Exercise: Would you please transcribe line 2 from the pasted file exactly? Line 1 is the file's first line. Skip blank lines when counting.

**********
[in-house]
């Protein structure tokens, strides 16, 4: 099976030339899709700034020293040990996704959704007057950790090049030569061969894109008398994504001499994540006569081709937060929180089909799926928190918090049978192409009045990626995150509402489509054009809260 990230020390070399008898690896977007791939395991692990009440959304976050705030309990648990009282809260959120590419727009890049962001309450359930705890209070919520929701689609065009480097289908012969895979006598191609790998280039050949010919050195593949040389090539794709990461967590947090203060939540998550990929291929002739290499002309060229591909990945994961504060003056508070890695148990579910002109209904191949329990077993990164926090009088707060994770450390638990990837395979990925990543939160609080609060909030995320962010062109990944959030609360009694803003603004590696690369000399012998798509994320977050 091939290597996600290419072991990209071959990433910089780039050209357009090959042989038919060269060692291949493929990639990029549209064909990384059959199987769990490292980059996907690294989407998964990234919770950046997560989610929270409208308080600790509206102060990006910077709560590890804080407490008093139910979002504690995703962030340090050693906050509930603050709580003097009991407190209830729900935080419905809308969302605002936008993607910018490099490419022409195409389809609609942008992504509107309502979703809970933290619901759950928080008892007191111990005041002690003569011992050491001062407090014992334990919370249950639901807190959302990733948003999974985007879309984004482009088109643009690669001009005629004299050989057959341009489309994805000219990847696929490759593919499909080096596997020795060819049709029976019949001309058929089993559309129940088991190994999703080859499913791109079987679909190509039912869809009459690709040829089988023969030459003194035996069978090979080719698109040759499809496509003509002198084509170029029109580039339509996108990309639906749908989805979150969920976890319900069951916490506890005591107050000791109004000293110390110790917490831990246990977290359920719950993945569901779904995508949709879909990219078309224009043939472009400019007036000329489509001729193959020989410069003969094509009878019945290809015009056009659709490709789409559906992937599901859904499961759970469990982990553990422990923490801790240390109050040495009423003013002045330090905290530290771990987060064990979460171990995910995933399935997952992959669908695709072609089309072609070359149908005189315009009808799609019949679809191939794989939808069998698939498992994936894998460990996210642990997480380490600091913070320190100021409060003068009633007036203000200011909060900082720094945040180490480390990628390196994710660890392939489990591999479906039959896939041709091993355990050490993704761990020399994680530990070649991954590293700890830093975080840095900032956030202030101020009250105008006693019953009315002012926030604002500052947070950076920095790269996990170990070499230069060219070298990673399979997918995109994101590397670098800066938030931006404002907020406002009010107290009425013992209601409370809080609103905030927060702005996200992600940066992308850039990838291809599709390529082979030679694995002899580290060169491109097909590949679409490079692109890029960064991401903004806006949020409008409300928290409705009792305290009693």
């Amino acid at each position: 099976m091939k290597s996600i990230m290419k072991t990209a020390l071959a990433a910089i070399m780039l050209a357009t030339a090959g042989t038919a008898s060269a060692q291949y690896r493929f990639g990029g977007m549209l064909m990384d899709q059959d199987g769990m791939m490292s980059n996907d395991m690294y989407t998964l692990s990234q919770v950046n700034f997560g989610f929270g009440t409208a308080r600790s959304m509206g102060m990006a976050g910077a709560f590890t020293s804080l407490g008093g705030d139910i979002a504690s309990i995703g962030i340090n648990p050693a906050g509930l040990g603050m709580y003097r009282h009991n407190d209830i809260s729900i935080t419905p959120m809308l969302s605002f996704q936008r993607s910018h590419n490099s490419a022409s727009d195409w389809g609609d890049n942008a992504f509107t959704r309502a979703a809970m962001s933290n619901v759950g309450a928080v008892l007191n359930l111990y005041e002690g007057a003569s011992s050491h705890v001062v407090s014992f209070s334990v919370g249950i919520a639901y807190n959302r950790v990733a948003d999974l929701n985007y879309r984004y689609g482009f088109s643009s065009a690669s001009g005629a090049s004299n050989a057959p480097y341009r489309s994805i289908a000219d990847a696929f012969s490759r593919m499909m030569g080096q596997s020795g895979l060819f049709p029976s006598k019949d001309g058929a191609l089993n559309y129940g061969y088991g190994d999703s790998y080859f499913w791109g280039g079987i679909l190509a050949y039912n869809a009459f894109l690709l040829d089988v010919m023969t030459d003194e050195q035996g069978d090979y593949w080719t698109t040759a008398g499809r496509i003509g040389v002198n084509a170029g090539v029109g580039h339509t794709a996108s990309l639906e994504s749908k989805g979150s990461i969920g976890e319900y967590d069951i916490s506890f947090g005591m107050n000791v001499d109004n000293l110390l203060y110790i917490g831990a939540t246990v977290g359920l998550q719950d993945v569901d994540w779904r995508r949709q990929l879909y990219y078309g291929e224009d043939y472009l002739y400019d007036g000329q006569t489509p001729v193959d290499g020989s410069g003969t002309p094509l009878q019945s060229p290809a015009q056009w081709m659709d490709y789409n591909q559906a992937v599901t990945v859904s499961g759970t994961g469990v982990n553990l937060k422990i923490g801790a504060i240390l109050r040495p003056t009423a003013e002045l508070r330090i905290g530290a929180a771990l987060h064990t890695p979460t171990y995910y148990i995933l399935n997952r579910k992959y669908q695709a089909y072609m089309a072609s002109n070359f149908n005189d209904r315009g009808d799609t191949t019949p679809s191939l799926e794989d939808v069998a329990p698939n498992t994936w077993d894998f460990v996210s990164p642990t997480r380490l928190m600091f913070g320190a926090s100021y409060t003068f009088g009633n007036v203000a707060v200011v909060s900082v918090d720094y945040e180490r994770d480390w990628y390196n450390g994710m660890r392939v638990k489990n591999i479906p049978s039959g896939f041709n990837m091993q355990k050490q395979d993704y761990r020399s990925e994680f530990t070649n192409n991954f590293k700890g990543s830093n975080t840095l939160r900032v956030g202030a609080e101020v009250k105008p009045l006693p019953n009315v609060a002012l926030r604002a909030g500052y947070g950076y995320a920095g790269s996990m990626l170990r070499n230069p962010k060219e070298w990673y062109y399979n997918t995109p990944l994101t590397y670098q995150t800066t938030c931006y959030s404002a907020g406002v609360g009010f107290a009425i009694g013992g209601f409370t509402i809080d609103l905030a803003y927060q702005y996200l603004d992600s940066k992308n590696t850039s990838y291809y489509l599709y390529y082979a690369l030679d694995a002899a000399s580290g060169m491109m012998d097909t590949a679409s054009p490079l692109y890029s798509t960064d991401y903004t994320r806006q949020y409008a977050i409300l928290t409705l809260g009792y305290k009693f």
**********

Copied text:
């Protein structure tokens, strides 16, 4: 099976030339899709700034020293040990996704959704007057950790090049030569061969894109008398994504001499994540006569081709937060929180089909799926928190918090049978192409009045990626995150509402489509054009809260 990230020390070399008898690896977007791939395991692990009440959304976050705030309990648990009282809260959120590419727009890049962001309450359930705890209070919520929701689609065009480097289908012969895979006598191609790998280039050949010919050195593949040389090539794709990461967590947090203060939540998550990929291929002739290499002309060229591909990945994961504060003056508070890695148990579910002109209904191949329990077993990164926090009088707060994770450390638990990837395979990925990543939160609080609060909030995320962010062109990944959030609360009694803003603004590696690369000399012998798509994320977050 091939290597996600290419072991990209071959990433910089780039050209357009090959042989038919060269060692291949493929990639990029549209064909990384059959199987769990490292980059996907690294989407998964990234919770950046997560989610929270409208308080600790509206102060990006910077709560590890804080407490008093139910979002504690995703962030340090050693906050509930603050709580003097009991407190209830729900935080419905809308969302605002936008993607910018490099490419022409195409389809609609942008992504509107309502979703809970933290619901759950928080008892007191111990005041002690003569011992050491001062407090014992334990919370249950639901807190959302990733948003999974985007879309984004482009088109643009690669001009005629004299050989057959341009489309994805000219990847696929490759593919499909080096596997020795060819049709029976019949001309058929089993559309129940088991190994999703080859499913791109079987679909190509039912869809009459690709040829089988023969030459003194035996069978090979080719698109040759499809496509003509002198084509170029029109580039339509996108990309639906749908989805979150969920976890319900069951916490506890005591107050000791109004000293110390110790917490831990246990977290359920719950993945569901779904995508949709879909990219078309224009043939472009400019007036000329489509001729193959020989410069003969094509009878019945290809015009056009659709490709789409559906992937599901859904499961759970469990982990553990422990923490801790240390109050040495009423003013002045330090905290530290771990987060064990979460171990995910995933399935997952992959669908695709072609089309072609070359149908005189315009009808799609019949679809191939794989939808069998698939498992994936894998460990996210642990997480380490600091913070320190100021409060003068009633007036203000200011909060900082720094945040180490480390990628390196994710660890392939489990591999479906039959896939041709091993355990050490993704761990020399994680530990070649991954590293700890830093975080840095900032956030202030101020009250105008006693019953009315002012926030604002500052947070950076920095790269996990170990070499230069060219070298990673399979997918995109994101590397670098800066938030931006404002907020406002009010107290009425013992209601409370809080609103905030927060702005996200992600940066992308850039990838291809599709390529082979030679694995002899580290060169491109097909590949679409490079692109890029960064991401903004806006949020409008409300928290409705009792305290009693």